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Cooling towers of the Rovne nuclear power plant in Varash, Ukraine.
Cooling towers of the Rovne nuclear power plant in Varash, Ukraine. (Michael Robinson Chavez/The Washington Post/Getty Images)

The head of the International Atomic Energy Agency will visit Ukraine next week to regularly provide safety experts at all of the country’s nuclear power plants.

“Director General Rafael Mariano Grossi will be in Ukraine next week to ensure the continued presence of nuclear safety and security experts at all of the country’s nuclear power facilities, significantly strengthening the International Atomic Energy Agency’s (IAEA) efforts to help prevent nuclear weapons. An accident during an ongoing military conflict,” the UN nuclear watchdog said in a statement.

While members of the IAEA team are already stationed at the Russian-controlled Zaporozhye nuclear power station, experts will also be stationed at the Khmelnytskyi nuclear power plant in western Ukraine “in the coming days.” According to the IAEA, Grossi will visit the Southern Ukraine and Rovne nuclear power plants, as well as the Chernobyl site – to establish the missions of two IAEA members at each site.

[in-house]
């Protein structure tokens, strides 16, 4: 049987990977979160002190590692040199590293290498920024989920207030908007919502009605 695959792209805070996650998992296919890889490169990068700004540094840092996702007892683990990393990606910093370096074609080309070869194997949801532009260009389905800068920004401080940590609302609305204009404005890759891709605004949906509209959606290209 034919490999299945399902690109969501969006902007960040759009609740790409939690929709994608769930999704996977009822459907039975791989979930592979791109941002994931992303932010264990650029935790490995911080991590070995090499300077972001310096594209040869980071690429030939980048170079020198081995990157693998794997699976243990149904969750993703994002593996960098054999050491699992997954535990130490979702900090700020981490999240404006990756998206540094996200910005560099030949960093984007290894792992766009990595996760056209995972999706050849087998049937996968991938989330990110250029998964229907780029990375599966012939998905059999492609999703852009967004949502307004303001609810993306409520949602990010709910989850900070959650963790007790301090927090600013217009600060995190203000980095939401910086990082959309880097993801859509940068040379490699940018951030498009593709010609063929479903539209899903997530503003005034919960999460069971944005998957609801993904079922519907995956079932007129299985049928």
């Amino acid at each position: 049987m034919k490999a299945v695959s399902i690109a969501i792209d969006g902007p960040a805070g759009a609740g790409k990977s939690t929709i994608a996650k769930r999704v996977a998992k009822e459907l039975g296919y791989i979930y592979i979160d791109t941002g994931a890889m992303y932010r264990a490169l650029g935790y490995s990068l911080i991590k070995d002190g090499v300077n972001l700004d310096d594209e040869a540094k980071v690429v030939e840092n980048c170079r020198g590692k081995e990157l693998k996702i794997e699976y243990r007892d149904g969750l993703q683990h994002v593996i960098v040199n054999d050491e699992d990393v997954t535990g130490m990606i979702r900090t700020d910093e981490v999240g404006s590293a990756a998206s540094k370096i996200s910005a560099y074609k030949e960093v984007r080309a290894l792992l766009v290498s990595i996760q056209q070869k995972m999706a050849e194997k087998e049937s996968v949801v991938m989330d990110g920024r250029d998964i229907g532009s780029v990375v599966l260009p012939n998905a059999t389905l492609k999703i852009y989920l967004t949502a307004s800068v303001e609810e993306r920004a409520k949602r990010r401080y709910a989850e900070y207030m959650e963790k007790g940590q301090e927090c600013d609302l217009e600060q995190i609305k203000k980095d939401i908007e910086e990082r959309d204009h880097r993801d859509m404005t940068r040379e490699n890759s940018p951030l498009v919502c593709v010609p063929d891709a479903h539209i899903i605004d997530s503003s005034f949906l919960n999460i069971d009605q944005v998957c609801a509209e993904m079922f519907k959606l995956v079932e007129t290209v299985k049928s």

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Grossi will also meet with senior Ukrainian officials in Kiev to discuss the creation of a nuclear safety and security protection zone around Zaporozhye, which has been called for several times. Kyiv has accused Russia of using the plant as a cover for an attack, knowing that Ukraine could not fire back without risking hitting one of the plant’s six reactors. And Moscow announced that Ukrainian troops targeted the target.

“I am determined to make the much needed defense zone a reality as soon as possible. My consultations with Ukraine and Russia are progressing, although not as quickly as needed. I hope we can agree and implement the zone soon,” said Grossi.

According to the statement, the Zaporozhye plant’s last remaining 330-kilovolt backup power line has been reconnected to the plant after it was disconnected last week.

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Grossi also “reiterated ZNPP staff’s serious concerns about pressure with potential implications for nuclear safety and security,” the statement said.

“ZNPP’s downsizing has created an unprecedented situation that no NPP employee has to endure due to the psychological stress caused by the ongoing military conflict and the absence of family members who have fled the region,” he said.

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